Depending on the perspective, teen drivers elicit many different feelings from many different people. The two main perspectives, though, come from the teenage drivers themselves and from the parents of the teenage drivers. For the teen driver, there are feelings of excitement, independence and, perhaps, responsibility. For the parents of the teenage driver, there are feelings of worry, liability and, for many parents, sheer terror.
According to car crash statistics, teenagers are at the highest risk of having an accident. According to the California Department of Motor Vehicles (DMV) website, teenagers age 16 to 19 have the highest annual accident rates and traffic violations of any other age group. Traffic accidents are the leading cause of death among teenagers nationwide.
The following is a list of possible reasons why teen drivers are more likely to be involved in traffic accidents:
Distractions – With technology continuing to improve and become more affordable, teenagers are constantly provided with driving distractions. Common examples include cell phones and loud music from radios, CDs and MP3 players. All of these require a teenage driver to take their eyes off the road and focus their attention on the device itself.
Friends – Although many states now require teenage drivers to have their driver’s license for 6 months before legally being able to drive with other teenagers, this is one of the most commonly disobeyed driving laws. When a teenager gets their license, they don’t want to wait 6 months to share their driving privileges with friends. Friends are perhaps one of the most dangerous aspects of teen driving. Most friends will simply be a distraction for the driver, but some may actually encourage the driver to drive recklessly or make poor driving decisions.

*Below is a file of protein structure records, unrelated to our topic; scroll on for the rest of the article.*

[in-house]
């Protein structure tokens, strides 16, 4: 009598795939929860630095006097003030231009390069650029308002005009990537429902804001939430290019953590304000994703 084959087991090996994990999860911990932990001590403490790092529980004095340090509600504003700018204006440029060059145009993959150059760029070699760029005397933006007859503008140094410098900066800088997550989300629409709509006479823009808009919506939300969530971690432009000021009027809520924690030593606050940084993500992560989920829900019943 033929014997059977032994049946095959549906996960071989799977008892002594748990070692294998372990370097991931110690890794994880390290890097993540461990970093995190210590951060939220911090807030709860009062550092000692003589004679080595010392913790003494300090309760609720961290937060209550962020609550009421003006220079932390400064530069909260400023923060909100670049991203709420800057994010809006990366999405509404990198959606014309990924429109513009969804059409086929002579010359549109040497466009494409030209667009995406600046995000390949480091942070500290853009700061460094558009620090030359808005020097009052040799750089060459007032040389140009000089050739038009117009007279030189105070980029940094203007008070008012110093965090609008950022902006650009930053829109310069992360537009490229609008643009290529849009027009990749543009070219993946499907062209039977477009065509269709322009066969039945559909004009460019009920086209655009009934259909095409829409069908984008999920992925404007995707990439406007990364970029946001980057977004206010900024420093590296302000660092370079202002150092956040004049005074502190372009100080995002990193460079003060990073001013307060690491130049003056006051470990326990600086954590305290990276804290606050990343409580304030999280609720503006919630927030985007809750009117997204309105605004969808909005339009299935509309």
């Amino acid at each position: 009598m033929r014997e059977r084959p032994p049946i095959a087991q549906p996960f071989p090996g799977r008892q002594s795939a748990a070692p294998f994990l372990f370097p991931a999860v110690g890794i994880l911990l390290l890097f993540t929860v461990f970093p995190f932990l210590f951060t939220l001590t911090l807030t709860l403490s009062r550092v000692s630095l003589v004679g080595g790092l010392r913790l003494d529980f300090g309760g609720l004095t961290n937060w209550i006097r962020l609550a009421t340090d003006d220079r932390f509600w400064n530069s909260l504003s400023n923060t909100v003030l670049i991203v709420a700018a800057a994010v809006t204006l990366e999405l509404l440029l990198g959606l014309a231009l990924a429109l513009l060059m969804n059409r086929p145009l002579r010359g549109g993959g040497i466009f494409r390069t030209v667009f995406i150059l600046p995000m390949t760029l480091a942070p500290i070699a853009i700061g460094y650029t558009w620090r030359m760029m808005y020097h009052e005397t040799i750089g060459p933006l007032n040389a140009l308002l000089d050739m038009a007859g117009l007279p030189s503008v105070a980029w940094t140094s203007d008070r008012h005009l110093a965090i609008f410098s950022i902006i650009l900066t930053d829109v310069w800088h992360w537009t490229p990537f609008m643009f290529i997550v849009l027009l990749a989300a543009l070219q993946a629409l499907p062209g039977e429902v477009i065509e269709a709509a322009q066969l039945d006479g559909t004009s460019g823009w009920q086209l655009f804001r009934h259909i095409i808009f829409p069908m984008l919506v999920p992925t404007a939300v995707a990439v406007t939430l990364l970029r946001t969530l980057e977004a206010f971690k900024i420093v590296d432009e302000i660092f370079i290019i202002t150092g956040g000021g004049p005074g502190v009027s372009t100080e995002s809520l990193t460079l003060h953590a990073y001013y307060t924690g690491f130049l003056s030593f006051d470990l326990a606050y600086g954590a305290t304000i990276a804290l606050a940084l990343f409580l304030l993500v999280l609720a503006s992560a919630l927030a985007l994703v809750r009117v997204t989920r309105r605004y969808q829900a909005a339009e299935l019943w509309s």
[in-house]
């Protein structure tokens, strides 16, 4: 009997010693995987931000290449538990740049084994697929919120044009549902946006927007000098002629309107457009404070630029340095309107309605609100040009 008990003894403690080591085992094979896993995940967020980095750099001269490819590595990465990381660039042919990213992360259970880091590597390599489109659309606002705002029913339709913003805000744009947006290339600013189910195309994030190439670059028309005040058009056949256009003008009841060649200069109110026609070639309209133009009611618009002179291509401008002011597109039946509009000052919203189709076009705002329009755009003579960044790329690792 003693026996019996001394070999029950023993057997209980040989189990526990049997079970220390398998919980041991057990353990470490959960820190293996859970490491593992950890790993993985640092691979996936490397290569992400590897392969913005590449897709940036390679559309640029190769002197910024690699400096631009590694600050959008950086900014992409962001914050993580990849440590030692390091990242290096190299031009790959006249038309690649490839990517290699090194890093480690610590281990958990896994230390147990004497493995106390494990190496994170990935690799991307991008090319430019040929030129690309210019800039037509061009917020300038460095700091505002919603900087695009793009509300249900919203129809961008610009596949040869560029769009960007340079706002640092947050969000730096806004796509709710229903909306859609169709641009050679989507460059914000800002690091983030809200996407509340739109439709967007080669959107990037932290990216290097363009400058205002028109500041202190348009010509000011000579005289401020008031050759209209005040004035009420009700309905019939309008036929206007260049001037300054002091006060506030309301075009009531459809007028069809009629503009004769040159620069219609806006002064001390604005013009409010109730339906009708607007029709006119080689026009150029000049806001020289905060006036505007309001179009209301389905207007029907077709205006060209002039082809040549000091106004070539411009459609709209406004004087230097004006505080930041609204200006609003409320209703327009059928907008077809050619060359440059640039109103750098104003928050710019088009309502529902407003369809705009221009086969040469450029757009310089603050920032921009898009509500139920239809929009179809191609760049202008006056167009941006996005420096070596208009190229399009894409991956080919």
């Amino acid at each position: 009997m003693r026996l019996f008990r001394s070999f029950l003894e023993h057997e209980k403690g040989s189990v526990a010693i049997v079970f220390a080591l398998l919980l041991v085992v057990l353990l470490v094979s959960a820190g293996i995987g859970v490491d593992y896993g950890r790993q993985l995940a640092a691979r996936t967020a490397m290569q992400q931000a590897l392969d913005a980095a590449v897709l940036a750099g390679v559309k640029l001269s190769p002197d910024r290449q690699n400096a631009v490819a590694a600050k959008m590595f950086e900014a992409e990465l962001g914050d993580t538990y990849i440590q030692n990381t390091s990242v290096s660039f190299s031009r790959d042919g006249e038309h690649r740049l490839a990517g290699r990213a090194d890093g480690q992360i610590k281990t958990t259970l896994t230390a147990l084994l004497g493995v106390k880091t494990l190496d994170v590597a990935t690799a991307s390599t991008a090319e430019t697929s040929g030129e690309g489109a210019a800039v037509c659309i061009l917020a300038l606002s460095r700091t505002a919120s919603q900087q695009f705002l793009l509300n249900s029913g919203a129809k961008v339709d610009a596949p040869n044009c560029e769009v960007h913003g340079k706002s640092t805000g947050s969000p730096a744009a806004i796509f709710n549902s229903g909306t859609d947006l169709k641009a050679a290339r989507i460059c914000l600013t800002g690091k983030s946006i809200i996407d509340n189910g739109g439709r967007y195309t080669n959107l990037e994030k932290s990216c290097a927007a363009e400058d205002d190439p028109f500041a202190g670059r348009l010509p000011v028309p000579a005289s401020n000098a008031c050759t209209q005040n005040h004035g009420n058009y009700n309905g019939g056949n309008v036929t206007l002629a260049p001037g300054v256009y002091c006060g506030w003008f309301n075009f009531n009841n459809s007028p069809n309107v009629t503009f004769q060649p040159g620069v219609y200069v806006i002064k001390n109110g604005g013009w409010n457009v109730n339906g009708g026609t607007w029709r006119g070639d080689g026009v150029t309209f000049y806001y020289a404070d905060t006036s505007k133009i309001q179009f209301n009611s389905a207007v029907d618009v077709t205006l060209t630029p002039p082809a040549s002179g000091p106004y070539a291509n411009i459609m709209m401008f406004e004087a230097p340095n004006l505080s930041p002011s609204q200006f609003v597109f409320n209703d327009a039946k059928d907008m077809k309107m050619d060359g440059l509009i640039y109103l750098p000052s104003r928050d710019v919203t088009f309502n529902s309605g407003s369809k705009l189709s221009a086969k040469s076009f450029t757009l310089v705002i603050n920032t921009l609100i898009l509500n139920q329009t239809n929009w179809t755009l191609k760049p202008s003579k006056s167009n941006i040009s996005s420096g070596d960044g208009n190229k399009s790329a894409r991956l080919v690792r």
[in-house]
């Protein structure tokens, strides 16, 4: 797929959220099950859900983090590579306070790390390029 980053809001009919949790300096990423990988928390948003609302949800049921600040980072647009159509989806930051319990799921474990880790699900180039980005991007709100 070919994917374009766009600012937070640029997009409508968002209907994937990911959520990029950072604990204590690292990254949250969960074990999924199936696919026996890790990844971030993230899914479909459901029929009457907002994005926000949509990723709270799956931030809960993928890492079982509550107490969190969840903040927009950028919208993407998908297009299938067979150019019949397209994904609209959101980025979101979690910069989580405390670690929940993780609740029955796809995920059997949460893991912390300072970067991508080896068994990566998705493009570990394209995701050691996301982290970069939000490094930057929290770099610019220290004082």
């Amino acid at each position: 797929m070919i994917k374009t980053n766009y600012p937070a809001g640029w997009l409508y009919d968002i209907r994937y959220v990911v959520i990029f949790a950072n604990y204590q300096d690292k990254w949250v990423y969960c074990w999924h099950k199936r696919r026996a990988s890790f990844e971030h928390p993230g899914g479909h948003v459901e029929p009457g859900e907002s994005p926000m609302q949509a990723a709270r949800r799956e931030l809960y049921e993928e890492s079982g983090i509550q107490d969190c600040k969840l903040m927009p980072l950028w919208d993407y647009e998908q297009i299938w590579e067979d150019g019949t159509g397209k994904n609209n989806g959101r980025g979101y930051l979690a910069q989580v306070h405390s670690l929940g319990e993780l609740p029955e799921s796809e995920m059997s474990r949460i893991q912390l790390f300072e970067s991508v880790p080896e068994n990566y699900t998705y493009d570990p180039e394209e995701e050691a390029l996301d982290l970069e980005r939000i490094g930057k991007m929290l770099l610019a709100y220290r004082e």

Invincibility – Many teenagers feel a heightened sense of invincibility that may influence their driving behaviors. While driver’s education classes spend a great deal of time focusing on the dangers of the road, many teens simply don’t believe any of the dangers apply to them. “That will never happen to me,” is a common thought among teens. This thought causes teenage drivers to take more risks, which make traffic accidents more common.
Inexperience – Every factor above can make teenage drivers more susceptible to traffic accidents, but combining any of them with most teenagers’ relative lack of driving experience greatly raises the stakes. In the United States, a teenager can generally apply for a learner’s permit at 15 years of age. This age can vary by state, but all teenagers who have completed their state driving requirements are eligible to obtain their driver’s license at age 16. Most teenagers have, at most, 1 year of driving experience before legally being able to drive on their own. This lack of experience can contribute to poor decision making and incorrect driving maneuvers.
Based on the factors above, it’s clear why auto insurance rates for teenage drivers are some of the highest in the industry. On average, that demographic costs insurance companies more money than any other. In order to reduce the number of teenage auto accidents, teen drivers must understand what a significant responsibility a driver’s license carries.